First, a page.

-- I've decided 1 mistake is really 2 opportunities to learn.. learn how to fix it... and learn how to not repeat it

View bilyo's profile

bilyo

739 posts in 1523 days


#4 posted 07-30-2018 04:39 PM

I think that the main question is; who is this for? If it is for you and yours and you like it, then don’t pay any attention to what others think. If it is for a client, of course, it is their decision. If it is being done on speculation, then maybe the voice of experience should win. How the color goes with the rest of the decor should also have some bearing on the decision.

View OSU55's profile

OSU55

2360 posts in 2410 days


#5 posted 07-30-2018 04:55 PM

The customer is right not your pita friend, unless he is the customer. If you are your own customer, you like it so you are done. Personally I dont like light woods like maple without at least some color. Just a small amount can help show off grain that left “natural” would not show. Blotch prone wood can be easily colored it just requires the right process.

View Riggy's profile

Riggy

37 posts in 356 days


#6 posted 07-30-2018 07:28 PM

Wow guys thanks so much! It’s really nice to have support for the courage of one’s own convictions, when it feels well thought out and done with care… but then you talk to one guy who has that curmudgeon approach to life and you start to second guess your capabilities. Just a young guy trying to ramp up my competency and learn as much as I can! You guys are a big help.

I have another question or two, if anybody cares to indulge:

1) This might be a dumb one.. BUT does it make sense to stain the entire underside/backside or non-visible area of the butcher block too? I know it needs to be sealed all around, but should I stain all of it as well? Or is that a waste of time/stain?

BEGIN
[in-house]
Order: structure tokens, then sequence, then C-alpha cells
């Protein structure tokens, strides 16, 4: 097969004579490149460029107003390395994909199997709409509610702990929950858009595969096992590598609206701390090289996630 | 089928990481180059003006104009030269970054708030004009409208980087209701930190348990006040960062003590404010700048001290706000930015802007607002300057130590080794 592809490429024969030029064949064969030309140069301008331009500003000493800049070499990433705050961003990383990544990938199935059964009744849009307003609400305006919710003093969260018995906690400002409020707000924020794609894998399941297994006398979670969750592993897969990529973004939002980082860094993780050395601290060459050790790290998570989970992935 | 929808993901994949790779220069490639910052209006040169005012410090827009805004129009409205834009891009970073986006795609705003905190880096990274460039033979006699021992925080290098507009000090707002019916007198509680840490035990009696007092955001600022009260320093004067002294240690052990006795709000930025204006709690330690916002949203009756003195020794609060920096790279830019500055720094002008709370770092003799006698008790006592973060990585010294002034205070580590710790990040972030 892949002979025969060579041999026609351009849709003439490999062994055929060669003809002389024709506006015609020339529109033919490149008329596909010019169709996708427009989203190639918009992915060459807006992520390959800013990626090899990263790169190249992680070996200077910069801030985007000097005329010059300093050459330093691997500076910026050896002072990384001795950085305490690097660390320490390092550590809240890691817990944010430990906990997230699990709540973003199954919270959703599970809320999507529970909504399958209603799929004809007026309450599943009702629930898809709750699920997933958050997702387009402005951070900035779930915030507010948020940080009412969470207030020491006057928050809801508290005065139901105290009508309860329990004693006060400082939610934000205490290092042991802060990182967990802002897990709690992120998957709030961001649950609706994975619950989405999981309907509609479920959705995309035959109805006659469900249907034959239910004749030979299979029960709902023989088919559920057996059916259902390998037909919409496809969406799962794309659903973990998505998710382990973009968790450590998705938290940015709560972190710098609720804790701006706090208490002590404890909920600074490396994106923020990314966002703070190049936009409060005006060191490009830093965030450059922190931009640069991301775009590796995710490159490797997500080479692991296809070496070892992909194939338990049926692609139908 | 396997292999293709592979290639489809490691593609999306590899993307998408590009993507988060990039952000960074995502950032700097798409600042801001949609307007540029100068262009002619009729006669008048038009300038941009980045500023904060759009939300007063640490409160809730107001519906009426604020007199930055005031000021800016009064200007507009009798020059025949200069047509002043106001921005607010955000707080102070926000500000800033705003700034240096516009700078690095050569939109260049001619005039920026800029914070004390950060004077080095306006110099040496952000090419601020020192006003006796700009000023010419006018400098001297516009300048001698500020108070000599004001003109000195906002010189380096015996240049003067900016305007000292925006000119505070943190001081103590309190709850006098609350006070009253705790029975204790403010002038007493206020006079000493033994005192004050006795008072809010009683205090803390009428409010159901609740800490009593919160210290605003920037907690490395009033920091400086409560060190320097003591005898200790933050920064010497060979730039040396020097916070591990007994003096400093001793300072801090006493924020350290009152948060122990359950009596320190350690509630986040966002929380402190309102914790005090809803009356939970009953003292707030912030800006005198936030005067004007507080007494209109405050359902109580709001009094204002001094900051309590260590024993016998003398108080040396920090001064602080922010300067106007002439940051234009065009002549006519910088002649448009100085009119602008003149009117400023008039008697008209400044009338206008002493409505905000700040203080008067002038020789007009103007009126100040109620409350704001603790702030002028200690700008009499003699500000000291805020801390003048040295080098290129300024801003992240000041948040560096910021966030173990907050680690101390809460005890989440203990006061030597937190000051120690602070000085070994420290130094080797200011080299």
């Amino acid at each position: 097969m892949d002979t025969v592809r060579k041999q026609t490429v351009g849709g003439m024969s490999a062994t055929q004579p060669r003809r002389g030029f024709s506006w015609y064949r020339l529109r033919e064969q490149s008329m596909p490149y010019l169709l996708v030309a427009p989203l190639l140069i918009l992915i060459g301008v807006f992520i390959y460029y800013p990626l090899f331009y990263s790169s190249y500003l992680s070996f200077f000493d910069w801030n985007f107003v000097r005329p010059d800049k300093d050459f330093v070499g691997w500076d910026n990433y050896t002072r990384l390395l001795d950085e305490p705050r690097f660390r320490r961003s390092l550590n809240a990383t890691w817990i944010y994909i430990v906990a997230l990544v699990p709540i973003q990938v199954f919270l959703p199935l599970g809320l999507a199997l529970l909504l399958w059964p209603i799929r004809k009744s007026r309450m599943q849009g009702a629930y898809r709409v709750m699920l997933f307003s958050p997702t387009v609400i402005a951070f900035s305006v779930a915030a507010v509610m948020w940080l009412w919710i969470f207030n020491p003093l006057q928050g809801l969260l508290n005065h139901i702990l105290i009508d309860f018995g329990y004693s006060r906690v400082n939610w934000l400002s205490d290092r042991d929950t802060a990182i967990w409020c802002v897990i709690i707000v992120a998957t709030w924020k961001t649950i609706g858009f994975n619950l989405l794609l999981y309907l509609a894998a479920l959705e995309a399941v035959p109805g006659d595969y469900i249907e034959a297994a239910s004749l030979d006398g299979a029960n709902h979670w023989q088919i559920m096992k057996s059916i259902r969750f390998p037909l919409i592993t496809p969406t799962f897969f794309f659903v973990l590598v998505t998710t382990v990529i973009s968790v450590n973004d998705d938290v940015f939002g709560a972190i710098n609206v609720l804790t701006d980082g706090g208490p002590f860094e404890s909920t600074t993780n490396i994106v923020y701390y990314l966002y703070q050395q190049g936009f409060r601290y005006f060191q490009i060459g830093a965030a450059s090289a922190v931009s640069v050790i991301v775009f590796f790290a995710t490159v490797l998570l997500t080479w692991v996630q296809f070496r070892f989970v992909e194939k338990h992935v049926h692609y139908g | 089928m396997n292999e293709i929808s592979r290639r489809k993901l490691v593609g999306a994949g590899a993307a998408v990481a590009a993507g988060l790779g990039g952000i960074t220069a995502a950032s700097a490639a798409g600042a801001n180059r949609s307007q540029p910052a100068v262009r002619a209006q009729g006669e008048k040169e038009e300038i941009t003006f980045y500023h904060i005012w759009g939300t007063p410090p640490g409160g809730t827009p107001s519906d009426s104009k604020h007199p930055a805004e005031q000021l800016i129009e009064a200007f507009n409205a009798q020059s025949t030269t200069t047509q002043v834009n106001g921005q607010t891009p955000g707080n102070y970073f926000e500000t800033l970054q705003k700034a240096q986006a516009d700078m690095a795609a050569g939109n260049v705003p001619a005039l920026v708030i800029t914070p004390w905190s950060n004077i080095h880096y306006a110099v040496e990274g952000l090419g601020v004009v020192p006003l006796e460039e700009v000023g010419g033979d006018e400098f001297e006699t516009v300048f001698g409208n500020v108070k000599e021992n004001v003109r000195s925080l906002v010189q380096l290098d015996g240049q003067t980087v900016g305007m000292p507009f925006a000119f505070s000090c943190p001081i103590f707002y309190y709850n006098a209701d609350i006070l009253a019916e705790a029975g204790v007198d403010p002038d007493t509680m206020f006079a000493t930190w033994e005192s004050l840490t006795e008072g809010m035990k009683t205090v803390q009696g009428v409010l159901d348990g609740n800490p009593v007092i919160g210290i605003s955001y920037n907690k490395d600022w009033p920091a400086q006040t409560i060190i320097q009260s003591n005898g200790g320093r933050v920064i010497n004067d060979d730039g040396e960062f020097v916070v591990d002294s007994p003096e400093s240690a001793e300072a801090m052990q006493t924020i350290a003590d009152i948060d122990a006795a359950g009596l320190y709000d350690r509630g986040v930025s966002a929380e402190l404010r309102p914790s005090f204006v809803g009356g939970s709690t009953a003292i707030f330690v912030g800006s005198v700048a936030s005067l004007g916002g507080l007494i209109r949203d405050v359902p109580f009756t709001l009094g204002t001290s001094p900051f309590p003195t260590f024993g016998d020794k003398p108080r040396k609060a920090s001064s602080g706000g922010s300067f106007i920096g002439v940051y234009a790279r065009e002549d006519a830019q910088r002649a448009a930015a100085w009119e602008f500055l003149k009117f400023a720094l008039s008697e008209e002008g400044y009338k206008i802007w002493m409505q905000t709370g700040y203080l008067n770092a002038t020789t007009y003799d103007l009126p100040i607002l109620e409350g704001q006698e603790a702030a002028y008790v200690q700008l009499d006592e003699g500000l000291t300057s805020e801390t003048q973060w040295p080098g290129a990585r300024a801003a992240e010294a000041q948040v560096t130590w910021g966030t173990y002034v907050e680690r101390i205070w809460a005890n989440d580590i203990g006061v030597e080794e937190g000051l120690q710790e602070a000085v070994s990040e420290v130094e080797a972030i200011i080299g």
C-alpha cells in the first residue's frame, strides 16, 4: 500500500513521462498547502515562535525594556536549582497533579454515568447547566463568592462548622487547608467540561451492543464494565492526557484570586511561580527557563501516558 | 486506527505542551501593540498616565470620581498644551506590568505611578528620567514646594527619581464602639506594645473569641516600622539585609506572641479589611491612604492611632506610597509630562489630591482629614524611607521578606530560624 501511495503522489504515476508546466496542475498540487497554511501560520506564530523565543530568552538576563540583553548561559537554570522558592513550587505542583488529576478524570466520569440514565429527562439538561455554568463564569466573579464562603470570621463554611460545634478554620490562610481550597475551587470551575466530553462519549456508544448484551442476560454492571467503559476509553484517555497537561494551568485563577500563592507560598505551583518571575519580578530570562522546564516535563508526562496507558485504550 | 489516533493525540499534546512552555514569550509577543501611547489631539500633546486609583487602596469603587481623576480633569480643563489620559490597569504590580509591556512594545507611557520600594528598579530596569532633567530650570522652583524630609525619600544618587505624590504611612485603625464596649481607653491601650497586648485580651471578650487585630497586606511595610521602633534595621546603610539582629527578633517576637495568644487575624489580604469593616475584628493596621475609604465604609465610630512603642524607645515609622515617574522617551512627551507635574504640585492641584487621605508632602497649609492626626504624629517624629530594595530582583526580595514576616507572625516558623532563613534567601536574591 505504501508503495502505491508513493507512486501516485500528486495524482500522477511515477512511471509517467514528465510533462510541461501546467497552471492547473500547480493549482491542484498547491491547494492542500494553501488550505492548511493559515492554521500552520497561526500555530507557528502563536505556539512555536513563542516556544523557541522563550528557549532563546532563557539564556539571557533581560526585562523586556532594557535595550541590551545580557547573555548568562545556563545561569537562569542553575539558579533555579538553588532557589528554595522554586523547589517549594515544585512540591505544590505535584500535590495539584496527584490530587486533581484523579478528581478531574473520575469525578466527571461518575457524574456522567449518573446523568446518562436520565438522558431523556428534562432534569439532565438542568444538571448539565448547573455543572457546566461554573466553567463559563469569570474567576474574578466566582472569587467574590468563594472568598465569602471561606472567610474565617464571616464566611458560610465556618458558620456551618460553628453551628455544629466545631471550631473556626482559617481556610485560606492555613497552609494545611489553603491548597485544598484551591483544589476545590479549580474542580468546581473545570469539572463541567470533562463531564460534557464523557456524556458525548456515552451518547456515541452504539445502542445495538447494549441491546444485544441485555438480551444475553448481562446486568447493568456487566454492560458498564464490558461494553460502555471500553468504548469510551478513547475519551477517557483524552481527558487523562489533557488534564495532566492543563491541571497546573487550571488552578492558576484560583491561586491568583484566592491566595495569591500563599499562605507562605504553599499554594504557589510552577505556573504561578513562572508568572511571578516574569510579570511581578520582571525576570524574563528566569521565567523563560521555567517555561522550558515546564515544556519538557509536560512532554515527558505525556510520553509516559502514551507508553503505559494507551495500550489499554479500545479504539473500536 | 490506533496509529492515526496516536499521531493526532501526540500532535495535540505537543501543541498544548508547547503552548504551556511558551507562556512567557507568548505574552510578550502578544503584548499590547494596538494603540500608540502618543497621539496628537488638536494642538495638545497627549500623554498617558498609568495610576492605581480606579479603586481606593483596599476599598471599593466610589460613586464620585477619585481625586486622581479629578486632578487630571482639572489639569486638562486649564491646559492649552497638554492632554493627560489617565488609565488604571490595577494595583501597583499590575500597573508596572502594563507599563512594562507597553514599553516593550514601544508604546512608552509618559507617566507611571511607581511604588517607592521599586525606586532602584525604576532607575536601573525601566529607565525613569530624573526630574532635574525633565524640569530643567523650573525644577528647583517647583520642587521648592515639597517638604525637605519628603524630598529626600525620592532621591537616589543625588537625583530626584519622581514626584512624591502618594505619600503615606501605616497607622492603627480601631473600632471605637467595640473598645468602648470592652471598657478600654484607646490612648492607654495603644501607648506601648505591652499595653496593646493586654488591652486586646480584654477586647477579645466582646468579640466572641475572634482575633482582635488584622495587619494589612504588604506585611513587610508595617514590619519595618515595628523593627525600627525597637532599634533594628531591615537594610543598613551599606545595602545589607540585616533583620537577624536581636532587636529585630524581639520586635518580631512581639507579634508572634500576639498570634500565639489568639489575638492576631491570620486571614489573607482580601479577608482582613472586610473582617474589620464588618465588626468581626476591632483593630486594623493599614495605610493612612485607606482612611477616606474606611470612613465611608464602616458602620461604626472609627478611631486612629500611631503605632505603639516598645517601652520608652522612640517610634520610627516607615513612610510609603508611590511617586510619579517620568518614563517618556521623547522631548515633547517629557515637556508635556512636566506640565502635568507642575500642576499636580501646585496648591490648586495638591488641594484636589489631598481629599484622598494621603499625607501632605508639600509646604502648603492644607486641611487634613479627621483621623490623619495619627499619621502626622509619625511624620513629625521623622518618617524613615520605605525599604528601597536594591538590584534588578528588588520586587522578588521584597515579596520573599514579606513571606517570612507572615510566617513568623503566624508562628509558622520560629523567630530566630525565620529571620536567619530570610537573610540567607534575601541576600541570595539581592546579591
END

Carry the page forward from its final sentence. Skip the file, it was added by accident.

2) Is there a length of time to keep in mind…. IE both minimum dry/cure time and maximum “don’t wait longer than this” wait time that should be factored in for the top coat?

View Aj2's profile

Aj2

2321 posts in 2218 days


#7 posted 07-30-2018 07:38 PM

So this is what I see. You made maple look like hickory. I’m a believer in buying the wood in the color you like.
So I agree with the old frenchie never stain maple there’s simply no need for it.

It look okay to me

-- Aj

View ChefHDAN's profile

ChefHDAN

1417 posts in 3270 days


#8 posted 07-30-2018 09:20 PM

No, just stain enough of the underside to cover your overhang, the seal coat on the entire piece will do the rest

-- I've decided 1 mistake is really 2 opportunities to learn.. learn how to fix it... and learn how to not repeat it

View chrisstef's profile

chrisstef

17935 posts in 3427 days


#9 posted 07-30-2018 09:25 PM

I think it looks good and will look even better when top coat it. If you wanted a consistent look and color you wouldnt have gone butcher block. As long as you like it dont give anyone elses opinion much thought.

-- Its not a crack, its a casting imperfection.

View Riggy's profile

Riggy

37 posts in 356 days


#10 posted 07-30-2018 09:38 PM



No, just stain enough of the underside to cover your overhang, the seal coat on the entire piece will do the rest

- ChefHDAN

Thanks Man! – So this might be OCD but… is it necessary to sand full spectrum with the orbital on the unexposed areas getting sealant? or perhaps just enough of the underside for the overhang?

View bondogaposis's profile

bondogaposis

5454 posts in 2771 days


#11 posted 07-30-2018 10:23 PM

I generally don’t stain maple either. There is nothing wrong with it of course, so if you like it, that is your taste.

-- Bondo Gaposis

View ChefHDAN's profile

ChefHDAN

1417 posts in 3270 days


#12 posted 07-31-2018 11:46 AM

I wouldn’t go beyond the 180 for the bottom side, maybe do the 220 on the overhang edges, but you’ll likely never notice them again once the counter is installed

-- I've decided 1 mistake is really 2 opportunities to learn.. learn how to fix it... and learn how to not repeat it